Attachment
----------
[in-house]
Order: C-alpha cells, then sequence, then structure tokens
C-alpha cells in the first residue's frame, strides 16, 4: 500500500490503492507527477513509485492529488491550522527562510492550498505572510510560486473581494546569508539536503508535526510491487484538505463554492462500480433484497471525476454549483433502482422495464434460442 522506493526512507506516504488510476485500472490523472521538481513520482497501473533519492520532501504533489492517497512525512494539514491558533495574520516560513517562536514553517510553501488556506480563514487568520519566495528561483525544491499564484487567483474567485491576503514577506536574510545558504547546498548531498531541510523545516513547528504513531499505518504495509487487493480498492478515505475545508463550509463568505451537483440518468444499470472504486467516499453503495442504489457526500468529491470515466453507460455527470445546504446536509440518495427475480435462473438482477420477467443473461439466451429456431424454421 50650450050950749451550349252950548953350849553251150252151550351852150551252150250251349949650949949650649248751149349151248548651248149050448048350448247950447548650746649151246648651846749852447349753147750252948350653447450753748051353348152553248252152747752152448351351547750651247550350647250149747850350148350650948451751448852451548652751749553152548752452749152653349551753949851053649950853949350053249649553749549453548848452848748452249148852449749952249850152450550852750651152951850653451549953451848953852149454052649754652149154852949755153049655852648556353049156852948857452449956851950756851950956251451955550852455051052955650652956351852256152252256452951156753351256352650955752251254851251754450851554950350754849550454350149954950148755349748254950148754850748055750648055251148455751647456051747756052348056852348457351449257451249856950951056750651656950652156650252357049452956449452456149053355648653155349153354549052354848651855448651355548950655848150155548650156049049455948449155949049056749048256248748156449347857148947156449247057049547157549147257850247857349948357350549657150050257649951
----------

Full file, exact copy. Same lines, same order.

[in-house]
Order: C-alpha cells, then sequence, then structure tokens
C-alpha cells in the first residue's frame, strides 16, 4: 500500500490503492507527477513509485492529488491550522527562510492550498505572510510560486473581494546569508539536503508535526510491487484538505463554492462500480433484497471525476454549483433502482422495464434460442 522506493526512507506516504488510476485500472490523472521538481513520482497501473533519492520532501504533489492517497512525512494539514491558533495574520516560513517562536514553517510553501488556506480563514487568520519566495528561483525544491499564484487567483474567485491576503514577506536574510545558504547546498548531498531541510523545516513547528504513531499505518504495509487487493480498492478515505475545508463550509463568505451537483440518468444499470472504486467516499453503495442504489457526500468529491470515466453507460455527470445546504446536509440518495427475480435462473438482477420477467443473461439466451429456431424454421 50650450050950749451550349252950548953350849553251150252151550351852150551252150250251349949650949949650649248751149349151248548651248149050448048350448247950447548650746649151246648651846749852447349753147750252948350653447450753748051353348152553248252152747752152448351351547750651247550350647250149747850350148350650948451751448852451548652751749553152548752452749152653349551753949851053649950853949350053249649553749549453548848452848748452249148852449749952249850152450550852750651152951850653451549953451848953852149454052649754652149154852949755153049655852648556353049156852948857452449956851950756851950956251451955550852455051052955650652956351852256152252256452951156753351256352650955752251254851251754450851554950350754849550454350149954950148755349748254950148754850748055750648055251148455751647456051747756052348056852348457351449257451249856950951056750651656950652156650252357049452956449452456149053355648653155349153354549052354848651855448651355548950655848150155548650156049049455948449155949049056749048256248748156449347857148947156449247057049547157549147257850247857349948357350549657150050257649951